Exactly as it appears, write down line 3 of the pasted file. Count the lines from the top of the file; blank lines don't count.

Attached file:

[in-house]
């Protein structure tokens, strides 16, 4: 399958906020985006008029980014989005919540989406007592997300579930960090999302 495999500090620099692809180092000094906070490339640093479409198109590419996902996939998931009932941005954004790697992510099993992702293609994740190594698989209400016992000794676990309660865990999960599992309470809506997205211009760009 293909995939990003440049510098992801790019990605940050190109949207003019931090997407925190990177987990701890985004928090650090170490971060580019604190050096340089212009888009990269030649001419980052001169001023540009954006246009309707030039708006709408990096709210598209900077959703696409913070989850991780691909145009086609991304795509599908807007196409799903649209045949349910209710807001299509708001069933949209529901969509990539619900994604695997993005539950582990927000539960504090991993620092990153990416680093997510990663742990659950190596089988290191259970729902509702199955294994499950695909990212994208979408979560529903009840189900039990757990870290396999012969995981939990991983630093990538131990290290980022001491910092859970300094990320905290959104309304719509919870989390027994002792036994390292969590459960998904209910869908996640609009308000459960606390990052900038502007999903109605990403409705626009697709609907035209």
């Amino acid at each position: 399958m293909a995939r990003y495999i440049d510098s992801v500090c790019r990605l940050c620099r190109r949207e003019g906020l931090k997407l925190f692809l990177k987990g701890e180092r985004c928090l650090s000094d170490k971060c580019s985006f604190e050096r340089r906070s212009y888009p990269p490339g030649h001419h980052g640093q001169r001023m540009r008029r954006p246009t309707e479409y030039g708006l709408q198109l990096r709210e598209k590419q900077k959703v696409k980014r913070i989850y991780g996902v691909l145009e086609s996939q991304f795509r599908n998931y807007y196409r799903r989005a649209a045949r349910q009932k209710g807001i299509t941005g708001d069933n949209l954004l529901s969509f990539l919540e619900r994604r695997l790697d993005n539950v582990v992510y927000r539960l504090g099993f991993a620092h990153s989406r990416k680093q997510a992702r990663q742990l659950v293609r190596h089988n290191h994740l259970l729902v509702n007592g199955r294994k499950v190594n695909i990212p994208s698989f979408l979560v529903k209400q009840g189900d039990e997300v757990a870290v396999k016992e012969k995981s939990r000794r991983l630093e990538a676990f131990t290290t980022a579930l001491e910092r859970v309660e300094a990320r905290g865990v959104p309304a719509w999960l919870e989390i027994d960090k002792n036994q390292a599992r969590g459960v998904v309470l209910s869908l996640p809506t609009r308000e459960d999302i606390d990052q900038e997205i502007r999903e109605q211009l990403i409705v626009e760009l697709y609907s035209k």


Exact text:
């Amino acid at each position: 399958m293909a995939r990003y495999i440049d510098s992801v500090c790019r990605l940050c620099r190109r949207e003019g906020l931090k997407l925190f692809l990177k987990g701890e180092r985004c928090l650090s000094d170490k971060c580019s985006f604190e050096r340089r906070s212009y888009p990269p490339g030649h001419h980052g640093q001169r001023m540009r008029r954006p246009t309707e479409y030039g708006l709408q198109l990096r709210e598209k590419q900077k959703v696409k980014r913070i989850y991780g996902v691909l145009e086609s996939q991304f795509r599908n998931y807007y196409r799903r989005a649209a045949r349910q009932k209710g807001i299509t941005g708001d069933n949209l954004l529901s969509f990539l919540e619900r994604r695997l790697d993005n539950v582990v992510y927000r539960l504090g099993f991993a620092h990153s989406r990416k680093q997510a992702r990663q742990l659950v293609r190596h089988n290191h994740l259970l729902v509702n007592g199955r294994k499950v190594n695909i990212p994208s698989f979408l979560v529903k209400q009840g189900d039990e997300v757990a870290v396999k016992e012969k995981s939990r000794r991983l630093e990538a676990f131990t290290t980022a579930l001491e910092r859970v309660e300094a990320r905290g865990v959104p309304a719509w999960l919870e989390i027994d960090k002792n036994q390292a599992r969590g459960v998904v309470l209910s869908l996640p809506t609009r308000e459960d999302i606390d990052q900038e997205i502007r999903e109605q211009l990403i409705v626009e760009l697709y609907s035209k």